The nice thing about my setup is the dual monitors.  The default screen is the notebook display, the second screen I use for my VMs or if I need to focus on a particular task.  I usually run Banshee and Empathy IM on the small LCD, Tweetdeck minimized, and Google Chrome for all my personal stuff.  Terminal Server Client is used to connect to the three Windows 2003 or 2008 severs I support orto VNC into a Windows XP workstation.  Plus the other techs at work were impressed with what I accomplished.

So give Ubuntu or any Linux distro a shot at work for a month.  If you plan it a little, you can have your system running Linux with a VM or two to meet your clients needs.

Ubuntu 10.04 LTS Available

Today is the release of Ubuntu 10.04 LTS (Long Term Support). It just so happens today I am working at another location, one close to home. I was planning on saving the BT files to my Dropbox account sometime in the morning, run home for lunch and start the download of Ubuntu 10.04.

By 12:00PM EST I read an article from Phoronix stating a critical bug was found regarding GRUB2 not seeing other operating system(s) in a multi-boot environment. It seems like I would not be getting my copy of Ubuntu today.

Around 2:00PM EST I saw an update on the Ubuntu website using my Droid, Ubuntu 10.04 LTS is available!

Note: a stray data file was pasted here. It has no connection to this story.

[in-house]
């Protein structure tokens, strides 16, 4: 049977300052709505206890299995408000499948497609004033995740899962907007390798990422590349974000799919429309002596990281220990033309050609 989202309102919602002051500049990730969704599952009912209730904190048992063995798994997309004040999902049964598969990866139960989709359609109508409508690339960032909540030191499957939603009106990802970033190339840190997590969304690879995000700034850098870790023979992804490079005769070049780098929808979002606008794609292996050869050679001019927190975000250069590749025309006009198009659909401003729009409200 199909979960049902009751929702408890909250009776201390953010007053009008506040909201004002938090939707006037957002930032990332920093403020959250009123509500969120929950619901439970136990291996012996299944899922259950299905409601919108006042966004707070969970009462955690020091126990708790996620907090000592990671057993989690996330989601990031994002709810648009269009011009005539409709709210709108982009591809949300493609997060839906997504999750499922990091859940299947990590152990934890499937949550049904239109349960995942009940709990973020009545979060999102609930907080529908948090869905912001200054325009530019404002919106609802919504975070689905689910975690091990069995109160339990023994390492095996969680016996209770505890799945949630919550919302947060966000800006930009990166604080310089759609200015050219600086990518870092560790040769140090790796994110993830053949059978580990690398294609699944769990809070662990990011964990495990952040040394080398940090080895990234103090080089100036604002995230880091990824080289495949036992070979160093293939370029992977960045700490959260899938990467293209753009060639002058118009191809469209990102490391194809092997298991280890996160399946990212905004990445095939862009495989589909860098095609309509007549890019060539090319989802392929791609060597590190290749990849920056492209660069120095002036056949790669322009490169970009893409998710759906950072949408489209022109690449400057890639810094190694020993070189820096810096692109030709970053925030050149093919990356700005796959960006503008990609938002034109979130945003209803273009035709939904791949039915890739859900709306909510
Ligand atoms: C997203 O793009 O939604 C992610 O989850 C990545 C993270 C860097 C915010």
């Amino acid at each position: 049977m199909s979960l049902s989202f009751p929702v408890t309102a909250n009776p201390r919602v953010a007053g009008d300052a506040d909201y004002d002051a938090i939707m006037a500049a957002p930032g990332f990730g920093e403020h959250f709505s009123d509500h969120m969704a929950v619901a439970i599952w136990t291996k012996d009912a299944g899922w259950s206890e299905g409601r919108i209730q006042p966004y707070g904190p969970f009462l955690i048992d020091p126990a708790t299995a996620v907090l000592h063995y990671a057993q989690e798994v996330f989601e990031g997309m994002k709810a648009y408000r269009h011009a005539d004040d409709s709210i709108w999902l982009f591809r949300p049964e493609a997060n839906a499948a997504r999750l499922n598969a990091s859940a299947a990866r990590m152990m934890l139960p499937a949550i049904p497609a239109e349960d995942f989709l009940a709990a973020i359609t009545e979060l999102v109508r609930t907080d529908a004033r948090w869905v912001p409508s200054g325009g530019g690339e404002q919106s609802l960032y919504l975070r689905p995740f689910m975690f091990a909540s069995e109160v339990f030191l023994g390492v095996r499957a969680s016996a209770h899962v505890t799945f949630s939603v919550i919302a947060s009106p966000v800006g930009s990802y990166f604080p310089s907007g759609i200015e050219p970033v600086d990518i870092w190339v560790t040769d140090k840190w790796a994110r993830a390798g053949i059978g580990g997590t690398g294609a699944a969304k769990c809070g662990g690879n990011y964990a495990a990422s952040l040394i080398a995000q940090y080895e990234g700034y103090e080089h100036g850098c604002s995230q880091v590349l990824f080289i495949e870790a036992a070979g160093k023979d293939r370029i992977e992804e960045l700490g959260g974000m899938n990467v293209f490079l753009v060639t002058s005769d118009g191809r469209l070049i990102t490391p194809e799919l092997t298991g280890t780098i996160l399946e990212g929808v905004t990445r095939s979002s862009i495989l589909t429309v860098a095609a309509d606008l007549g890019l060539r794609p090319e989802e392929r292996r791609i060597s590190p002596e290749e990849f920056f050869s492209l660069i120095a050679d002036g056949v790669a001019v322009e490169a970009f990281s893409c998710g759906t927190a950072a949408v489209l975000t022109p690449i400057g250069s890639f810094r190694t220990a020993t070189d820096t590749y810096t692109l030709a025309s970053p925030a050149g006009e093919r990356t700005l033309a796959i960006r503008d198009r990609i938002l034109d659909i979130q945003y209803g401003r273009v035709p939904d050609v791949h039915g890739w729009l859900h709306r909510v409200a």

Get your copy today!

Microsoft Contributes to Linux Kernel

I wonder, with Microsoft‘s contribution to the Linux kernel, will I get to experience BSOD in Ubuntu?  One of the reasons I moved to Linux was to get away from Microsoft.  Microsoft products are a fine choice for some people, and heck I like Microsoft Office on Windows XP, but I wonder what the ramifications will be now they have 20,000 lines of code in the kernel.  Today it is device drivers to allow Linux to run as a virtual machine on top of Hyper-V environment (Microsoft’s hypervisor and implementation of virtualization), tomorrow a new Microsoft Linux distro which will crash constantly, require anti-malware software , and one that will allow attackers to exploit a security hole in ActiveX.

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I was going back through my blog and remember an entry I made about Microsoft Office being available for Linux.  Maybe I should be careful of what I wish for.

Installed KeyTouch and KeyTouch Editor

I have an old Dell Dimension 8200 which has a Dell SK 8100 with extra function buttons: E-mail, Internet Home, Search, and Sleep.  I never could never get any of these keys to work in Linux… that is until today.